Ballet first appeared in Italy during the Italian Renaissance, when art was flourishing.
After that it spread to Russia and France and remained extremely popular in Russia. Did you know that Pyotr Ilyich Tchaikovsky’s “Nutcracker” is the most famous ballet dance? And most recognizable, for sure.
We bring you a part of that performance by Nina Kaptsova.
You’ve probably seen the piece in some form during your life, due to its immense popularity.
“Dance of the Sugar Plum Fairy” is a dance for a ballerina.
It is the third movement in the “Nutcracker” and is always danced by the principal female dancer. The story behind the dance is quite an exceptional example of the way music was made in the past. Choreographer Marius Petipa wanted the music to sound like “drops of water shooting from a fountain.” Tchaikovsky fund an ideal instrument for that—celesta.
It looks like a piano, sounds like bells, and it’s what you’re hearing all along.
The whole video is an amazing portrayal of the beauty of traditional classical ballet. Everything is there: the scenery, beautiful costumes, talented principal dancer. The stage is well-lit, interesting, and full of details.
On the other hand, everything is reduced to its minimal form, so that it doesn’t take away from the most important part: the dance.
It was filmed in the Bolshoi Theatre in Moscow, Russia in 2010.
Nina Kaptsova is a Russian prima ballerina, and she has dozens of roles under her belt.
The talented ballerina was trained at the Moscow Choreographic Academy (today the Academy), and later became a member of the Bolshoi Ballet.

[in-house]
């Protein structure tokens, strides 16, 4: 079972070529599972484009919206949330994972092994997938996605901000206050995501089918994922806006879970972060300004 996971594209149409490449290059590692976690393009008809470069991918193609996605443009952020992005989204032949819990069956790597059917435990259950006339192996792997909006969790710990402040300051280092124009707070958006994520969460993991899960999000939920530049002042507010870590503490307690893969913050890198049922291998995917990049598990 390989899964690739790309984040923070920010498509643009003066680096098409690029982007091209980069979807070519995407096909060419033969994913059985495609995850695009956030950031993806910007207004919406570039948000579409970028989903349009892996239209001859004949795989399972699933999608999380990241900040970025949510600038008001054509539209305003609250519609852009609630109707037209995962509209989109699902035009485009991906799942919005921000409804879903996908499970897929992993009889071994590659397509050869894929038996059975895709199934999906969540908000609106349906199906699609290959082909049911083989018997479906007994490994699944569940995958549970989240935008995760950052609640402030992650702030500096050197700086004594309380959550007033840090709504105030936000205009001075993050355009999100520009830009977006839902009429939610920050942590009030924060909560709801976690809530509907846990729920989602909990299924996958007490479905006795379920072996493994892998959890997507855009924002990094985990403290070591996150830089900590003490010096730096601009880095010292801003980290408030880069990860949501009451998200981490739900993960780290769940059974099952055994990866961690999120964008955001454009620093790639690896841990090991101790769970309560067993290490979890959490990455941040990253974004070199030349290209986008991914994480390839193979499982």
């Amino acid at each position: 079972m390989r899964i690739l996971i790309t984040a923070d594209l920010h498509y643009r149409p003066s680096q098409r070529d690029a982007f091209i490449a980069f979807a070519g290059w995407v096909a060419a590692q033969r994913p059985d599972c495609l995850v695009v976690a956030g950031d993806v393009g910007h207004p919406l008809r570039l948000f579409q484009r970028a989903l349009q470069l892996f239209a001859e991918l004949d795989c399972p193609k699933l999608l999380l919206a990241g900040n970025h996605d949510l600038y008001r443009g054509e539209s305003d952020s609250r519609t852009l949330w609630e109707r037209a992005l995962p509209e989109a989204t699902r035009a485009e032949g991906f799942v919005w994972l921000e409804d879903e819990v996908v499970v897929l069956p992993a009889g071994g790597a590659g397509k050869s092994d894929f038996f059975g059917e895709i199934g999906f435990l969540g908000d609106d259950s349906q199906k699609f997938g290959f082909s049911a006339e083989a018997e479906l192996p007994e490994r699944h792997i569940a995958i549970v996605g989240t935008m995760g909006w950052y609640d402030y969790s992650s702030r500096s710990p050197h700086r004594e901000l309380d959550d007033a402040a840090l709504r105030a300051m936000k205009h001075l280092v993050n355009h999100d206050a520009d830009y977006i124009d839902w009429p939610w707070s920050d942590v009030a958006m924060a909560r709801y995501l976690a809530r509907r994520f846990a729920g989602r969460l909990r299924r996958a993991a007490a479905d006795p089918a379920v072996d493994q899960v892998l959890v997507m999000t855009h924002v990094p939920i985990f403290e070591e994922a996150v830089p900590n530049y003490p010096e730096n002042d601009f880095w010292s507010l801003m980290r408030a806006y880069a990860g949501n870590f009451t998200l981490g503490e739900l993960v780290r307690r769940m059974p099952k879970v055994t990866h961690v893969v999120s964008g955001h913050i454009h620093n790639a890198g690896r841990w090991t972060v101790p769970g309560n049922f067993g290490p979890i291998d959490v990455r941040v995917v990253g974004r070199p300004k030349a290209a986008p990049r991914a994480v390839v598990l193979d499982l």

Her first appearance was in the role of cupid in “Don Quixote” in 1997. After that performance, the roles kept piling on, and Kaptsova has appeared in more than 40 shows. She received several international awards and is An Honored Artist of the Russian Federation.
For many years, Nina was a regular guest artist with the Tatar Opera and Ballet Theatre performing within the framework of the Nureyev Ballet Festival in Kazan.
When looking closer at this particular performance, you have to admit that Nina didn’t dance the Sugar Plum Fairy—she became the Sugar Plum Fairy.
She was all about graceful movements and perfect timing.
The musical background is full of high notes.
The music hits and you can hear those sounds similar to water dropping. It’s hard to perform a routine that can follow those sounds perfectly with impeccable timing, but Nina did it. Her leg and hand movements are perfectly synced with music, and she does it all with a smile on her face. We wonder how much practicing does it take to become as good as Nina. She has a lifelong romance with ballet!
The white, shiny costume and winter scenery make her look like a true fairy floating in the air.
You know you’re a professional when what you do looks super easy to others, but it’s not at all. That’s the perfect description of Nina’s ballet dance. It seems effortless when she does it, it would be nearly impossible when someone out of practice tried to repeat those moves.
When you see a ballet dancer doing multiple triple pirouettes like it’s no big deal, you know you’re watching an immensely talented individual who’s become one with her profession.
If you like her as Sugar Plum Fairy, you should see her in the role of Esmeralda—it’s probably one of her most breathtaking performances.
As far as ballet goes, we love to see art uniting people. The love for dance is unending!
Check out the full performance in the link below:
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Source: YouTube/Palmtree Media